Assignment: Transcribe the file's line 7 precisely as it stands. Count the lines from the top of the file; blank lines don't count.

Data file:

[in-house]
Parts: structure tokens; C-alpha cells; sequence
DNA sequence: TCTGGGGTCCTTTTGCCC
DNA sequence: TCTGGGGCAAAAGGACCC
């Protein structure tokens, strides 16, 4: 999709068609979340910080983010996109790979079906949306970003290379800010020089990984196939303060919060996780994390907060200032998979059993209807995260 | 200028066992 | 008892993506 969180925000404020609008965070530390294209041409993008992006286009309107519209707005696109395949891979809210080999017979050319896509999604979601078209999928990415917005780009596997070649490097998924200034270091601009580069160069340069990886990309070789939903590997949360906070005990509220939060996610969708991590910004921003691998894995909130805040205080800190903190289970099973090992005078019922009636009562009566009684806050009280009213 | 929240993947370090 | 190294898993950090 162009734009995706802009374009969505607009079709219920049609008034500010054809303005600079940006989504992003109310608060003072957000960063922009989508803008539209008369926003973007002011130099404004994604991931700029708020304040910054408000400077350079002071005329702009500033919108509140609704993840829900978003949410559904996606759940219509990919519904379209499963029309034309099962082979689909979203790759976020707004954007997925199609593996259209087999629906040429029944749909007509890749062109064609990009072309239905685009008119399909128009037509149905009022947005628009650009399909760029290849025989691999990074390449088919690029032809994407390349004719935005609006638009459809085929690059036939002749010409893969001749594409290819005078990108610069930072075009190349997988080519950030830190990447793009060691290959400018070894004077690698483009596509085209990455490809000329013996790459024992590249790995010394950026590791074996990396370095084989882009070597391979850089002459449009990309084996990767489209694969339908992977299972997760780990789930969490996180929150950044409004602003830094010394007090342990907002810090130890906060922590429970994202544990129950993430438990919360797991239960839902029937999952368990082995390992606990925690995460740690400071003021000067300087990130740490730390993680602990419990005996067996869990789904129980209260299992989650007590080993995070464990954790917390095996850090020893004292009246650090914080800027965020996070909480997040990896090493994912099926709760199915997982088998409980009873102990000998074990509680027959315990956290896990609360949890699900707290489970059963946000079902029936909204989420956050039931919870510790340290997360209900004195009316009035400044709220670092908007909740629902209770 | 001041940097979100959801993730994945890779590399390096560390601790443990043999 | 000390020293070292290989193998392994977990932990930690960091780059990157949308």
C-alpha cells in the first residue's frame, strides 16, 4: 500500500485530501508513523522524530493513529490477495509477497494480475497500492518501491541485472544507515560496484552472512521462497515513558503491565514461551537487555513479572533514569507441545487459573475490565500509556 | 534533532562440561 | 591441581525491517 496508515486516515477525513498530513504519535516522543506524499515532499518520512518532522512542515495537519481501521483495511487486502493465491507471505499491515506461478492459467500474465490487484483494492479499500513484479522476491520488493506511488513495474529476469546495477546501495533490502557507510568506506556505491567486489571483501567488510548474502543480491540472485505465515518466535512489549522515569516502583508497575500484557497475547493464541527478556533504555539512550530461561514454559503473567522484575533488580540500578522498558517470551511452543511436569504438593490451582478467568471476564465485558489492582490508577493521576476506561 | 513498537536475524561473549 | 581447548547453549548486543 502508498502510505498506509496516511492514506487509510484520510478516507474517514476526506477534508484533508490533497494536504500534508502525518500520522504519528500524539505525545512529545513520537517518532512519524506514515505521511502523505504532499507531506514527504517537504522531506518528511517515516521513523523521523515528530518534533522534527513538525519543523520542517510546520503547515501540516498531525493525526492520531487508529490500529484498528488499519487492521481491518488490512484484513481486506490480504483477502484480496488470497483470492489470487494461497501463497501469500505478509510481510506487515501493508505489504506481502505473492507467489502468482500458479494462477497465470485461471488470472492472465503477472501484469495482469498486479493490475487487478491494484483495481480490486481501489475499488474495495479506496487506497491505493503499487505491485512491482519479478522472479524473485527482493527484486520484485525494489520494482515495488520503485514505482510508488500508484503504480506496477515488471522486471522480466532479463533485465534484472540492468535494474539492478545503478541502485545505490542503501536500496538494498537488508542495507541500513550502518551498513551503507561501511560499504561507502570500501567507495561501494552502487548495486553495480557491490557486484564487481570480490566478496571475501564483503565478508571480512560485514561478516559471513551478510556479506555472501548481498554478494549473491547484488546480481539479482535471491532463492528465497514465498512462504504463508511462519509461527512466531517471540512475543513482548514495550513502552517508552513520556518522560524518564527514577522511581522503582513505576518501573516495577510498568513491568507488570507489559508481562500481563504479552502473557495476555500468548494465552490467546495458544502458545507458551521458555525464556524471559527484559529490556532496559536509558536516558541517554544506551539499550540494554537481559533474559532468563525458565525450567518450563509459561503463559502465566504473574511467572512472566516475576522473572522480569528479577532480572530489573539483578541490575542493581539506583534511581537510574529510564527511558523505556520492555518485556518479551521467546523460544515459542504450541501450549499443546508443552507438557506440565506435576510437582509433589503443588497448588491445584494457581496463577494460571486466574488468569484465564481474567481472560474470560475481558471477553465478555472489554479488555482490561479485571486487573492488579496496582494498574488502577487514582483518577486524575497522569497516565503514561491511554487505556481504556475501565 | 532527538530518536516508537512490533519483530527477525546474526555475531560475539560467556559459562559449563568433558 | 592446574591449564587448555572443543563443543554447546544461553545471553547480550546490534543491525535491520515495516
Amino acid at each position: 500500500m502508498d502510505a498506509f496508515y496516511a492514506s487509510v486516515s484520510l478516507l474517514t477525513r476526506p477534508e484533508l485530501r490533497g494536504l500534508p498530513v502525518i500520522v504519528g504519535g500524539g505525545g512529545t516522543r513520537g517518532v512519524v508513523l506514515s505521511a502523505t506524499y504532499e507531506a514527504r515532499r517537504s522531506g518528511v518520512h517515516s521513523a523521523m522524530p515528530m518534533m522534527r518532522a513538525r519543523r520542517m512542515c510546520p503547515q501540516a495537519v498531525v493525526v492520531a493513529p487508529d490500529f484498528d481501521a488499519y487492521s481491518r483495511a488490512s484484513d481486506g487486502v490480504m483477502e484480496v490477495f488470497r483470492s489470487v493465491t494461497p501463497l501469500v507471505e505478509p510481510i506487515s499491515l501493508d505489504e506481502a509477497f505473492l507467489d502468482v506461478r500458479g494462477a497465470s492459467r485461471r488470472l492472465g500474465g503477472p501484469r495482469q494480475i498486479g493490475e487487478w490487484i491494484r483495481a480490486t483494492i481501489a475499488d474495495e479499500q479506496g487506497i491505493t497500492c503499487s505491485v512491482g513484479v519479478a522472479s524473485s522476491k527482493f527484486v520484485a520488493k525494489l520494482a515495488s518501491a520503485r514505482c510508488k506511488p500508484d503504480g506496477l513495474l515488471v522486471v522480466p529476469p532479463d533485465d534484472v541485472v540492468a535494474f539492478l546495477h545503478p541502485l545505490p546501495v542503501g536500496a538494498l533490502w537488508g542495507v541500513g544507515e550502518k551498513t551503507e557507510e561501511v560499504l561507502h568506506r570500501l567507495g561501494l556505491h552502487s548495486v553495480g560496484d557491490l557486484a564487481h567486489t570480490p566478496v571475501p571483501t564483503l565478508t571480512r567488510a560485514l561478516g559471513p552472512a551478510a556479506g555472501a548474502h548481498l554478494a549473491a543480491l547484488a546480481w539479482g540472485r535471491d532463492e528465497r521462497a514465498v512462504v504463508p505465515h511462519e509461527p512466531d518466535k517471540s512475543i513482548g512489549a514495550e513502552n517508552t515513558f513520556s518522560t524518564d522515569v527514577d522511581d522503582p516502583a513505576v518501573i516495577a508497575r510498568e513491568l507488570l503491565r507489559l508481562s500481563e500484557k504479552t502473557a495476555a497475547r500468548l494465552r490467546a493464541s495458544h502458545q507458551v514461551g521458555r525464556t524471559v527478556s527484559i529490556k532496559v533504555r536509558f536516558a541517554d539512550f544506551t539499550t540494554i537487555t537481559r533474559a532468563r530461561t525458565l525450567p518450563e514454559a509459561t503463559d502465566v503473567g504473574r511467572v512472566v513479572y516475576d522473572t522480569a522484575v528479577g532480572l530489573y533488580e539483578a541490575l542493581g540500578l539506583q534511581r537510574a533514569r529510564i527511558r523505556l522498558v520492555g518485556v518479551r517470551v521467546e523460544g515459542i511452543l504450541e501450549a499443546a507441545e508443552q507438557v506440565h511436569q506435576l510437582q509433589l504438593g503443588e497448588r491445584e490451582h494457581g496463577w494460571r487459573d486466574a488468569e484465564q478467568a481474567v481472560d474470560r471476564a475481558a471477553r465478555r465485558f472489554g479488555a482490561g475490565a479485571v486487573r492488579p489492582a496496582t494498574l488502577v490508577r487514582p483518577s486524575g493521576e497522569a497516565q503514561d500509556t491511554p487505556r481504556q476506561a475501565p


Amino acid at each position: 500500500m502508498d502510505a498506509f496508515y496516511a492514506s487509510v486516515s484520510l478516507l474517514t477525513r476526506p477534508e484533508l485530501r490533497g494536504l500534508p498530513v502525518i500520522v504519528g504519535g500524539g505525545g512529545t516522543r513520537g517518532v512519524v508513523l506514515s505521511a502523505t506524499y504532499e507531506a514527504r515532499r517537504s522531506g518528511v518520512h517515516s521513523a523521523m522524530p515528530m518534533m522534527r518532522a513538525r519543523r520542517m512542515c510546520p503547515q501540516a495537519v498531525v493525526v492520531a493513529p487508529d490500529f484498528d481501521a488499519y487492521s481491518r483495511a488490512s484484513d481486506g487486502v490480504m483477502e484480496v490477495f488470497r483470492s489470487v493465491t494461497p501463497l501469500v507471505e505478509p510481510i506487515s499491515l501493508d505489504e506481502a509477497f505473492l507467489d502468482v506461478r500458479g494462477a497465470s492459467r485461471r488470472l492472465g500474465g503477472p501484469r495482469q494480475i498486479g493490475e487487478w490487484i491494484r483495481a480490486t483494492i481501489a475499488d474495495e479499500q479506496g487506497i491505493t497500492c503499487s505491485v512491482g513484479v519479478a522472479s524473485s522476491k527482493f527484486v520484485a520488493k525494489l520494482a515495488s518501491a520503485r514505482c510508488k506511488p500508484d503504480g506496477l513495474l515488471v522486471v522480466p529476469p532479463d533485465d534484472v541485472v540492468a535494474f539492478l546495477h545503478p541502485l545505490p546501495v542503501g536500496a538494498l533490502w537488508g542495507v541500513g544507515e550502518k551498513t551503507e557507510e561501511v560499504l561507502h568506506r570500501l567507495g561501494l556505491h552502487s548495486v553495480g560496484d557491490l557486484a564487481h567486489t570480490p566478496v571475501p571483501t564483503l565478508t571480512r567488510a560485514l561478516g559471513p552472512a551478510a556479506g555472501a548474502h548481498l554478494a549473491a543480491l547484488a546480481w539479482g540472485r535471491d532463492e528465497r521462497a514465498v512462504v504463508p505465515h511462519e509461527p512466531d518466535k517471540s512475543i513482548g512489549a514495550e513502552n517508552t515513558f513520556s518522560t524518564d522515569v527514577d522511581d522503582p516502583a513505576v518501573i516495577a508497575r510498568e513491568l507488570l503491565r507489559l508481562s500481563e500484557k504479552t502473557a495476555a497475547r500468548l494465552r490467546a493464541s495458544h502458545q507458551v514461551g521458555r525464556t524471559v527478556s527484559i529490556k532496559v533504555r536509558f536516558a541517554d539512550f544506551t539499550t540494554i537487555t537481559r533474559a532468563r530461561t525458565l525450567p518450563e514454559a509459561t503463559d502465566v503473567g504473574r511467572v512472566v513479572y516475576d522473572t522480569a522484575v528479577g532480572l530489573y533488580e539483578a541490575l542493581g540500578l539506583q534511581r537510574a533514569r529510564i527511558r523505556l522498558v520492555g518485556v518479551r517470551v521467546e523460544g515459542i511452543l504450541e501450549a499443546a507441545e508443552q507438557v506440565h511436569q506435576l510437582q509433589l504438593g503443588e497448588r491445584e490451582h494457581g496463577w494460571r487459573d486466574a488468569e484465564q478467568a481474567v481472560d474470560r471476564a475481558a471477553r465478555r465485558f472489554g479488555a482490561g475490565a479485571v486487573r492488579p489492582a496496582t494498574l488502577v490508577r487514582p483518577s486524575g493521576e497522569a497516565q503514561d500509556t491511554p487505556r481504556q476506561a475501565p